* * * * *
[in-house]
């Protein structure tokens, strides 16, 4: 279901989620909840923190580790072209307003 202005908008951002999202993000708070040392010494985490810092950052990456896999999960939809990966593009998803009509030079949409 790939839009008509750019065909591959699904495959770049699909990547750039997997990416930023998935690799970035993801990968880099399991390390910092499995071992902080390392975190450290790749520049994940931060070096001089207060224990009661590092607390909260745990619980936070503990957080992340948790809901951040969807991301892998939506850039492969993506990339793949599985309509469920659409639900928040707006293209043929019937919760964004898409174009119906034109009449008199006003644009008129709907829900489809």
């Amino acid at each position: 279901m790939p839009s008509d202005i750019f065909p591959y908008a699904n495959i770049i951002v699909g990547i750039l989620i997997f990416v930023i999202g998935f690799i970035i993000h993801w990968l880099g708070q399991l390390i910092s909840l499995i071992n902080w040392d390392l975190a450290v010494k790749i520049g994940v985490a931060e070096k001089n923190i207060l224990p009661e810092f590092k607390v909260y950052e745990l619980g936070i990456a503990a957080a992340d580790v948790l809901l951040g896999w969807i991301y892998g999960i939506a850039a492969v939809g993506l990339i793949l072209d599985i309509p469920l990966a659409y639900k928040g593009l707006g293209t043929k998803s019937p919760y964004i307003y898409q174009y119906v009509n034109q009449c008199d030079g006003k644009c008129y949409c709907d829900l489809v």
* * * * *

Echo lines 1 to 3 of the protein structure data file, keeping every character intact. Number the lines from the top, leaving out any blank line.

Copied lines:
[in-house]
């Protein structure tokens, strides 16, 4: 279901989620909840923190580790072209307003 202005908008951002999202993000708070040392010494985490810092950052990456896999999960939809990966593009998803009509030079949409 790939839009008509750019065909591959699904495959770049699909990547750039997997990416930023998935690799970035993801990968880099399991390390910092499995071992902080390392975190450290790749520049994940931060070096001089207060224990009661590092607390909260745990619980936070503990957080992340948790809901951040969807991301892998939506850039492969993506990339793949599985309509469920659409639900928040707006293209043929019937919760964004898409174009119906034109009449008199006003644009008129709907829900489809």
């Amino acid at each position: 279901m790939p839009s008509d202005i750019f065909p591959y908008a699904n495959i770049i951002v699909g990547i750039l989620i997997f990416v930023i999202g998935f690799i970035i993000h993801w990968l880099g708070q399991l390390i910092s909840l499995i071992n902080w040392d390392l975190a450290v010494k790749i520049g994940v985490a931060e070096k001089n923190i207060l224990p009661e810092f590092k607390v909260y950052e745990l619980g936070i990456a503990a957080a992340d580790v948790l809901l951040g896999w969807i991301y892998g999960i939506a850039a492969v939809g993506l990339i793949l072209d599985i309509p469920l990966a659409y639900k928040g593009l707006g293209t043929k998803s019937p919760y964004i307003y898409q174009y119906v009509n034109q009449c008199d030079g006003k644009c008129y949409c709907d829900l489809v």